In numerous areas - due to the success of cellular, Internet, telephone and agency trunking systems - it has become difficult for Amateur Radio licensees to show local
A TEST MATRIX is the printout of an area test of point-to-point radio communications. It is conducted, tabulated, and then presented to appropriate authorities.
The purpose is to determine and show the effectiveness of radio communication on certain frequencies (Amateur, Government or Agency) from specific points or locations in the area.
For example, Orange County RACES did a test for 12 physical sites in their area to determine how well the various locations within the County could communicate with the Emergency Operations Center (EOC) on Amateur Radio frequencies. They used it to show their local Fire Authority how Amateur Radio could communicate from the locations to the Incident Commander during brush fires.
The Orange County test results consisted of a columnar report of 13 columns across the top and a list of frequencies down the left hand column. Below that was other data relative to the specific location such as a parallel comparison of Cellular Service, name of who did the test, area and telephone numbers for a person at the site from which each test was conducted. They used Park locations, listing the Park Ranger by name and phone number and any pay phone at the tested site. Results were listed as good, marginal, not usable, not tested.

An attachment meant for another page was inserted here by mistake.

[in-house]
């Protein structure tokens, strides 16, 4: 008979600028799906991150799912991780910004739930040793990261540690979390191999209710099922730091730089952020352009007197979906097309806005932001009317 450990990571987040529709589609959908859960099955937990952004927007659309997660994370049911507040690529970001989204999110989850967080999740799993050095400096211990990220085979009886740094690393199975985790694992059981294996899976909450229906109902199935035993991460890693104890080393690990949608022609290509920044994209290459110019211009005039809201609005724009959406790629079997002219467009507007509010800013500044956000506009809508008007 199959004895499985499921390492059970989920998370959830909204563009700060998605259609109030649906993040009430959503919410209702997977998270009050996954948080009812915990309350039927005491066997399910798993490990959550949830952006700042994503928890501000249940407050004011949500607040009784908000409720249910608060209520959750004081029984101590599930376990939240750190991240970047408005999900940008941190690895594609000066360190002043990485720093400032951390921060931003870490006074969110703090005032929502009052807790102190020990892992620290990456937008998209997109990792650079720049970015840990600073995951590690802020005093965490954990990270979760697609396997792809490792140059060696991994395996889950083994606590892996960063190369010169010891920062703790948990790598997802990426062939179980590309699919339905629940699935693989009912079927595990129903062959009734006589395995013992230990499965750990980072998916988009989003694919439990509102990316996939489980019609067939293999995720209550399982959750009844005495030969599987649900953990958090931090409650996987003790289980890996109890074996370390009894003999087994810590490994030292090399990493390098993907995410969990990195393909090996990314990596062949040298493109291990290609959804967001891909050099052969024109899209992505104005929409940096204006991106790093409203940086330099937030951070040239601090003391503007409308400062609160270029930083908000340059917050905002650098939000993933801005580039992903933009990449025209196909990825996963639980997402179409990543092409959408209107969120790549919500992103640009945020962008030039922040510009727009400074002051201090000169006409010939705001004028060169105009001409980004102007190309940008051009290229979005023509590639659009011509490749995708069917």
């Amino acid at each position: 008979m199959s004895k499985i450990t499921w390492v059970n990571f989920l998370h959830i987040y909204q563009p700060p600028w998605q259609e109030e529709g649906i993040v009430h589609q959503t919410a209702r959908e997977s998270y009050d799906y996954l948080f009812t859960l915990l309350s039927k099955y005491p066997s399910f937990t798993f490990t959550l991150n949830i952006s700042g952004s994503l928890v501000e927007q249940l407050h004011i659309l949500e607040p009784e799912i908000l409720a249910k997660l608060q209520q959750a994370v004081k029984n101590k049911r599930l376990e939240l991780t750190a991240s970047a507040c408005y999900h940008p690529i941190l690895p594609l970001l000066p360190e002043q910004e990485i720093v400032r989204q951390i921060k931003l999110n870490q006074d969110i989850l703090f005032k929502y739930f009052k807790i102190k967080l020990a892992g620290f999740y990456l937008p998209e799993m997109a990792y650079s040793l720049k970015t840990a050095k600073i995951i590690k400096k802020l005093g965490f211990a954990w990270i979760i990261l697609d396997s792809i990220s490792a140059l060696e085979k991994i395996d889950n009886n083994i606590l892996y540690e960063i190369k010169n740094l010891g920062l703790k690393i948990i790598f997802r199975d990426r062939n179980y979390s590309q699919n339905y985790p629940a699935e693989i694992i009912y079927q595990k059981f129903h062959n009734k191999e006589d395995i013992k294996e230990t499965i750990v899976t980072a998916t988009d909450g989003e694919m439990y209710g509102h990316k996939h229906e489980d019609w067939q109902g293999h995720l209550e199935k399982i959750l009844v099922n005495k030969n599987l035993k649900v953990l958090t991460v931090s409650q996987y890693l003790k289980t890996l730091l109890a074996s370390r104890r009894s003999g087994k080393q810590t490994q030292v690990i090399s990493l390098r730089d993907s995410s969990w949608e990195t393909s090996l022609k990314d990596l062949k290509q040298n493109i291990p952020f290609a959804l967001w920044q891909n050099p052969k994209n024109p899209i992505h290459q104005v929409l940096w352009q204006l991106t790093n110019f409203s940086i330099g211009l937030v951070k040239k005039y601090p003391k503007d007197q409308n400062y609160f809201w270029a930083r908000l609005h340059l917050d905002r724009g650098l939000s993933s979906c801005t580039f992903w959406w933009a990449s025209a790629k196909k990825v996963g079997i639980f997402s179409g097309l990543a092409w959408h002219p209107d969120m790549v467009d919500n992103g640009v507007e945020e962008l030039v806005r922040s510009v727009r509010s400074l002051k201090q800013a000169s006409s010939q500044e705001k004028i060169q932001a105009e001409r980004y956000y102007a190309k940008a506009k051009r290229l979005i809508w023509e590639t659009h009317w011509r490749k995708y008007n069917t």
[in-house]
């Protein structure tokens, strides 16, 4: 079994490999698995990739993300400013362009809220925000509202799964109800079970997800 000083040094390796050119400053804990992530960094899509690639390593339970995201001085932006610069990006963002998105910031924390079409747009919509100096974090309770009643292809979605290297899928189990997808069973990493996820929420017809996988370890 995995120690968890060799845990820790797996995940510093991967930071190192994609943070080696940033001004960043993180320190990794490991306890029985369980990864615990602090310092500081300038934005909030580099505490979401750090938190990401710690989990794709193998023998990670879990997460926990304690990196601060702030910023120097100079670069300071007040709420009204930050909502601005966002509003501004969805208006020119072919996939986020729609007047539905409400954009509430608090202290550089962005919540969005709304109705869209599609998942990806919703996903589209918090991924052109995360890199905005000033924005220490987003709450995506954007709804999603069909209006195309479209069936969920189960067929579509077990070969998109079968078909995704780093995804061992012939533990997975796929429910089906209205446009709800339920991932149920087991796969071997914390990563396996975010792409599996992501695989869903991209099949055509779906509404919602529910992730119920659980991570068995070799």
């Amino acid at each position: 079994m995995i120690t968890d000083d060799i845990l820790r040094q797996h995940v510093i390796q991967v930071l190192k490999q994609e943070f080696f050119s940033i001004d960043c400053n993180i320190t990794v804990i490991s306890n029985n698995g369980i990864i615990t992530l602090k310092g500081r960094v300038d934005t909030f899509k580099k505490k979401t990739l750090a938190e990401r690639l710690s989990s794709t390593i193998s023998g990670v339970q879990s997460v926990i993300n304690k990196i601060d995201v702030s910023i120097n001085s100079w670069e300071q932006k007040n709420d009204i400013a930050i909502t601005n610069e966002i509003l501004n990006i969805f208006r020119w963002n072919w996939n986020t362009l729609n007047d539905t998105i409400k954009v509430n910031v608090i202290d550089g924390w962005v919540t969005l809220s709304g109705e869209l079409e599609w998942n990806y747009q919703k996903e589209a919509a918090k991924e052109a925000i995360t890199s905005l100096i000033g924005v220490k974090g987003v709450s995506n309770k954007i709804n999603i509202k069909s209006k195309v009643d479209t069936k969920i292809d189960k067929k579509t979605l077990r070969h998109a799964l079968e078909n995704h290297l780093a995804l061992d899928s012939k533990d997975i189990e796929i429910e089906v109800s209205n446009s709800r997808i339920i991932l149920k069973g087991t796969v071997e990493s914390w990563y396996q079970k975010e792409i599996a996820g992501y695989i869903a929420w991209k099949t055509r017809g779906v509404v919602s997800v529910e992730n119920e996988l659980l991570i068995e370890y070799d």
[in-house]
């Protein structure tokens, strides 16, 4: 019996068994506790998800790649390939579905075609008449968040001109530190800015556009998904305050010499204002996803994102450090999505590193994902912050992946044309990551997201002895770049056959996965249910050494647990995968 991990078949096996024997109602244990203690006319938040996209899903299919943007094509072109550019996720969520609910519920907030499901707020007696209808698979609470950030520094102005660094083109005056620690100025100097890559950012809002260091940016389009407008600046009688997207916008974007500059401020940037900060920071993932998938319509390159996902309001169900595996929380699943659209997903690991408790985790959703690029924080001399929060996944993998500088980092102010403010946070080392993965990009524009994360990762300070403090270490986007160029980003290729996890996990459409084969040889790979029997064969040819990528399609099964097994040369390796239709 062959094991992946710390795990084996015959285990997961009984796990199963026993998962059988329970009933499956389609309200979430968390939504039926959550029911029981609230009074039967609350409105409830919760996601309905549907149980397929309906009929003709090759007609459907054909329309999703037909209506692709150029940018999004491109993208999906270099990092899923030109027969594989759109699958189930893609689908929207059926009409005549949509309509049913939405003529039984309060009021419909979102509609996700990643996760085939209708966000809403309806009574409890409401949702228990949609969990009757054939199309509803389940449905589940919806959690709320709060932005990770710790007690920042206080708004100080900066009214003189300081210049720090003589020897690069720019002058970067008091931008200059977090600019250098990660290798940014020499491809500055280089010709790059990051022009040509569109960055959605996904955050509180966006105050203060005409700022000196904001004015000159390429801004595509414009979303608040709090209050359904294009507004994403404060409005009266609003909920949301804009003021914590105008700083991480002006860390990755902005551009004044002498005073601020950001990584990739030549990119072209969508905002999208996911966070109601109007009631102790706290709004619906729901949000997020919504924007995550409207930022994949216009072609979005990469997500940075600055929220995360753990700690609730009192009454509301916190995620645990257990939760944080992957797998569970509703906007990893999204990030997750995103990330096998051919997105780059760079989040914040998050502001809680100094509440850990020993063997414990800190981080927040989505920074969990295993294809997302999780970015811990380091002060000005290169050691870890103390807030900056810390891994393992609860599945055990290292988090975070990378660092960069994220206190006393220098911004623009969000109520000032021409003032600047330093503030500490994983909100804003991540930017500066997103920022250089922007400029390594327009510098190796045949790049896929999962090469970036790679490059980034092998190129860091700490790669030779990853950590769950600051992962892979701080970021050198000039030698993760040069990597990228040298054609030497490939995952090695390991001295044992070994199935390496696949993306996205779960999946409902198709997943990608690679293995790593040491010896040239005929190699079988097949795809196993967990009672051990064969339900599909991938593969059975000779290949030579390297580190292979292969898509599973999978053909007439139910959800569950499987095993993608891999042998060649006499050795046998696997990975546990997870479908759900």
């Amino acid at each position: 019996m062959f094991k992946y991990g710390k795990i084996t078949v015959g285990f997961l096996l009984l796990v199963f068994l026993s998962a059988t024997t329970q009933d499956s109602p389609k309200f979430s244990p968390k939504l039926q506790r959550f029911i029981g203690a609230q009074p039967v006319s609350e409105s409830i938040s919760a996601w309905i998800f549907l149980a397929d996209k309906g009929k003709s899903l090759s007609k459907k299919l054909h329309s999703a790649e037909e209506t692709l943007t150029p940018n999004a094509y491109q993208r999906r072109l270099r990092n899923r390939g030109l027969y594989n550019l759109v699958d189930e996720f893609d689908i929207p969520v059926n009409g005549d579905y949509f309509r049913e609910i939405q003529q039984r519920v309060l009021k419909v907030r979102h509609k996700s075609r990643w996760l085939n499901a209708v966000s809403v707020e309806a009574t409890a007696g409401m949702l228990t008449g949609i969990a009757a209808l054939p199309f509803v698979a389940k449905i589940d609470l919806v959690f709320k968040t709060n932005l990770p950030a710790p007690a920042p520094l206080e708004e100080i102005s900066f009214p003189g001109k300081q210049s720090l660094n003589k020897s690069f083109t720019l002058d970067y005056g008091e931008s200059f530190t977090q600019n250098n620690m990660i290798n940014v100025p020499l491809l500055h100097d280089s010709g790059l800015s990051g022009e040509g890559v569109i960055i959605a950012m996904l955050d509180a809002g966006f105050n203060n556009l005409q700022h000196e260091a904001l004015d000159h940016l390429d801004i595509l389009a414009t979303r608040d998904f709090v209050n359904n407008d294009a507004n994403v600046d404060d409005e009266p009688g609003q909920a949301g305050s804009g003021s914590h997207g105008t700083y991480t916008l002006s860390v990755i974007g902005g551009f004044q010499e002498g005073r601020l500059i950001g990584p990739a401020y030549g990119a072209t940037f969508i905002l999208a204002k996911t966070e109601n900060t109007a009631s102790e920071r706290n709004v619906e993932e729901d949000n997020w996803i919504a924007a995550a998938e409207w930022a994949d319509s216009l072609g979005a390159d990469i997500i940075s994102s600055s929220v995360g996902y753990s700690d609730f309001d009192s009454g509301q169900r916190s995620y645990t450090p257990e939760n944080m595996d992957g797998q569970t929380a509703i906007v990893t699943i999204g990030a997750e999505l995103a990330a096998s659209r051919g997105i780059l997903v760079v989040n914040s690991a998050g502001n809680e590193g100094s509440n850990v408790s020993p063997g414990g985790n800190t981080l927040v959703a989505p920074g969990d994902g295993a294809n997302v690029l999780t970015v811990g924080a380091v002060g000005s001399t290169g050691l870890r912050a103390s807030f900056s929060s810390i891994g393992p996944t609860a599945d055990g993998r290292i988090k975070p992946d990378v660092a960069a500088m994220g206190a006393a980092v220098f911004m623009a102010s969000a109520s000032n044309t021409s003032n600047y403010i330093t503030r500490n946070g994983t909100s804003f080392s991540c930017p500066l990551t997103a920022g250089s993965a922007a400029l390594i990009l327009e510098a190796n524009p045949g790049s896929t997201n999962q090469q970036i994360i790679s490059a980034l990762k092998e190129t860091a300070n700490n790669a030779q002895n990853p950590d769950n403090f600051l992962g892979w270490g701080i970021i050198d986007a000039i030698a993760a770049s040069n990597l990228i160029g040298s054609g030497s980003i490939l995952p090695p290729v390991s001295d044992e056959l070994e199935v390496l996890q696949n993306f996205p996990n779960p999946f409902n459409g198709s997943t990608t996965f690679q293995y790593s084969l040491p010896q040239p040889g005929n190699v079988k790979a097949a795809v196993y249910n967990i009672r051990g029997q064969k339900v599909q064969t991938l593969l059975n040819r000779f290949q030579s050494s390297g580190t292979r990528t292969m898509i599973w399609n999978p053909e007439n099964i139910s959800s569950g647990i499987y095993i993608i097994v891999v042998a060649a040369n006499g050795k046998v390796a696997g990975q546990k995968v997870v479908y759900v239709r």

In thinking about what they did, it seems that the idea could be used by other units for several purposes. Fortunately the Orange County Fire Authority had recognized the use of Amateur Radio as an alternate means of communications during emergencies and had used RACES during past events.
However, in other areas of the country where such acceptance has not occurred, it may be necessary to include media coverage (of the actual field testing) to gain exposure and get officials interested. This is tricky, but if done in a quiet, effective way with skillful news coverage (newspaper, TV, public radio, etc.) it can work. Media coverage must be carefully done so as to put subtle and seemingly indirect pressure on public officials to recognize and use alternative communications. However, if done incorrectly it can have the harsh result of turning them off.
Consider the needs of YOUR area.
- Flood reports and control?
- Road reports (evacuation of an ADJACENT area; hurricane?)
- Large parades and public events - public control, anti riot?
- Special needs in your area?
- Storms (tornadoes?)
If you've done that test, was a published written summary report handed to appropriate agency officials? If not, do a Test Matrix and present it. The approach to use is this: seek NOT to convince local authorities of YOUR need to use your unit, but show how it can assist them in a real-world way, preferably ongoing rather than as a doomsday response.